NEW YORK (CBSNewYork) – An intense tug-of-war is heating up between Mayor de Blasio and the city’s Board of Elections executive director, Michael Ryan.

New York’s mayor wants to open 100 polling sites more than a week before Election Day to make it easier for New Yorkers to vote.

CBS2’s political reporter Marcia Kramer reports that might not happen.

Last November, the BOE trotted out the “blame it on the weather” excuse for Election Day chaos that included long lines, long waits, and ballots that fell apart in jammed-up voting machines.

FLASHBACK: Election Day Angst: Voting Machines Crash All Over NYC

On Tuesday, it was the “we don’t have a magic wand” excuse for why the early voting plan – already authorized by the state legislature – can’t be all that de Blasio and good government groups want it to be.

“There’s this sense of that this should just be ‘add water and stir put a little something in and drink’ and it’s all going to be happy and magic, but it won’t. It’s gonna be tough work,” Ryan said.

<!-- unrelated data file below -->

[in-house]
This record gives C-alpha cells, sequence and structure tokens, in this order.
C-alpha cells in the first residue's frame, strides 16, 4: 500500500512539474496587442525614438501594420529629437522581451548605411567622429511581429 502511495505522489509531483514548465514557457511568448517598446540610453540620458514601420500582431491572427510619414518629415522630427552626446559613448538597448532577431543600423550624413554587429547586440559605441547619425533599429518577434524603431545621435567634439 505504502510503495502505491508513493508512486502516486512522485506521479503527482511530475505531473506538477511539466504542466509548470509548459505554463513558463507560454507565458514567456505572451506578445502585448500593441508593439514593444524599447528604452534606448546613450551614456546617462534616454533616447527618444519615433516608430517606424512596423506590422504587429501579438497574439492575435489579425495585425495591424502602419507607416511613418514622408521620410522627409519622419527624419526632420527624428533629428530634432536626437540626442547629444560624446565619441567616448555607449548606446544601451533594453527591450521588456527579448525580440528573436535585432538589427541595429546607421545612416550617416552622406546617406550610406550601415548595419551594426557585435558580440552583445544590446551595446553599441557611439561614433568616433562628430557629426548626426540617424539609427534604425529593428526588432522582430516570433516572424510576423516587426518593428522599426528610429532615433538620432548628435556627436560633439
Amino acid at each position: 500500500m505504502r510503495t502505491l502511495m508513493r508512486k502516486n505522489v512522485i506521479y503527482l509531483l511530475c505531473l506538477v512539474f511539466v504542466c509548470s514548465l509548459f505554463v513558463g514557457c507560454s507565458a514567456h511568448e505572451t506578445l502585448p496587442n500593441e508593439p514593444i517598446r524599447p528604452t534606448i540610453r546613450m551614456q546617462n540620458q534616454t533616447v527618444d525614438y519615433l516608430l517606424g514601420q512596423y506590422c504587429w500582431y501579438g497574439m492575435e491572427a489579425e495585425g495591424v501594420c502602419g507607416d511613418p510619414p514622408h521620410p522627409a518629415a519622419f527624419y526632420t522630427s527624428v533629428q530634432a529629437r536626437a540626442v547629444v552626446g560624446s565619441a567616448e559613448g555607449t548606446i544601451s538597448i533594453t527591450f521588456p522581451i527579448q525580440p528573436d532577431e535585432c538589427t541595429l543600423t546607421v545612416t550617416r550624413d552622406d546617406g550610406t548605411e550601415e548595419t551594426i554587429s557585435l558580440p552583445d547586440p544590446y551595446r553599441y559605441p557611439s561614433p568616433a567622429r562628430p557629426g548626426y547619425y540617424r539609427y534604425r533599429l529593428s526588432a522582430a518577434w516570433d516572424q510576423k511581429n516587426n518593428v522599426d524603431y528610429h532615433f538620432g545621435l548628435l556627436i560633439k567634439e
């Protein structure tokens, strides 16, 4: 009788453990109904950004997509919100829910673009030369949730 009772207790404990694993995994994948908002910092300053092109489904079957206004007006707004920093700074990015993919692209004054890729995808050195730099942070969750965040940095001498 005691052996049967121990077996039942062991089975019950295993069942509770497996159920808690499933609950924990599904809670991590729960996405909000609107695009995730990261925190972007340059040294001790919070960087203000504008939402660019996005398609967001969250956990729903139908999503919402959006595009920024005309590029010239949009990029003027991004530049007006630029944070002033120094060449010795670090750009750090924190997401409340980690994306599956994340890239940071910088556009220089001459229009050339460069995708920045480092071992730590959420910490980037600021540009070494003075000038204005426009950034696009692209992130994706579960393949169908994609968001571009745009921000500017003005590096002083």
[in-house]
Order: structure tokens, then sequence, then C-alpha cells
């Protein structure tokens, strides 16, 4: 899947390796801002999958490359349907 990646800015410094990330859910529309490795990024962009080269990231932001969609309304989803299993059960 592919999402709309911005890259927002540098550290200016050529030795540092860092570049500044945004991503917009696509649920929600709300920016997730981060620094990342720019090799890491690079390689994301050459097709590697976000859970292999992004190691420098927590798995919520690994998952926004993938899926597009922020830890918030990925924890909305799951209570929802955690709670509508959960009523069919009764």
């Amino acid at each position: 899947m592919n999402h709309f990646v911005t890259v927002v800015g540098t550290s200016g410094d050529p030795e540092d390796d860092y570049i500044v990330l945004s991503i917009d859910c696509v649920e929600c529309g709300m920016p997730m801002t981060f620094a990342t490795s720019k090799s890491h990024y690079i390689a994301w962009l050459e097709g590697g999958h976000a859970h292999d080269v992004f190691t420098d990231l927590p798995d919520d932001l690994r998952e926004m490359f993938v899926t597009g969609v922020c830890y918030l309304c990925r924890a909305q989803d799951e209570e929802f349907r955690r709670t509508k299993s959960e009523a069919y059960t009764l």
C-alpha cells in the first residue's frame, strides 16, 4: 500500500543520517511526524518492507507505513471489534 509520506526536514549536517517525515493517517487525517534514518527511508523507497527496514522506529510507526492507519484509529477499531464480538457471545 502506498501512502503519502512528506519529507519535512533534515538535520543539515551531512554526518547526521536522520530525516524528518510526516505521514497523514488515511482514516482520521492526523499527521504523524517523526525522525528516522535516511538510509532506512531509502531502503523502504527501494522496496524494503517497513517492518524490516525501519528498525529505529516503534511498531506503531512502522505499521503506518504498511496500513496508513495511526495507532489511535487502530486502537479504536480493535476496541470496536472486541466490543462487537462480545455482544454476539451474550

Ryan pushing back against de Blasio, who embraced early voting as a way to avoid another Election Day nightmare.

NYC Board of Elections director Michael Ryan (Credit: CBS2)

The mayor is reportedly allocating $75 million for 100 early voting sites which would open for nine days before the November election.

The problem with that plan is, despite an intense grilling by the city council, the board agreed to do only 38 sites.

Since the board has spurned earlier offers for city cash, CBS2’s Marcia Kramer asked Ryan if the BOE will take the city’s latest $75 million proposal.

“We’re working through the budget process with the mayor’s office… it’s a little premature,” Ryan replied.

The mayor, who doesn’t control the BOE, yesterday labeled it the “board of excuses.”

“Here come the excuses. The Board of Elections is already short-changing New Yorkers at the polls,” added in a tweet Tuesday.

Ryan claimed it’s hard to find places that are willing to be poll sites, hold voting machines for 12 days – including nine days of early voting. He showed councilmembers a stack of rejection letters.

“For general elections, we almost get no objections what so ever, but now we get a stack,” Ryan said.

Under the new legislation, early voting will start on October 26 and include some weekend hours.  The mayor wants the board to explore transit hubs and other centrally located sites to make it easier for people to cast ballots.

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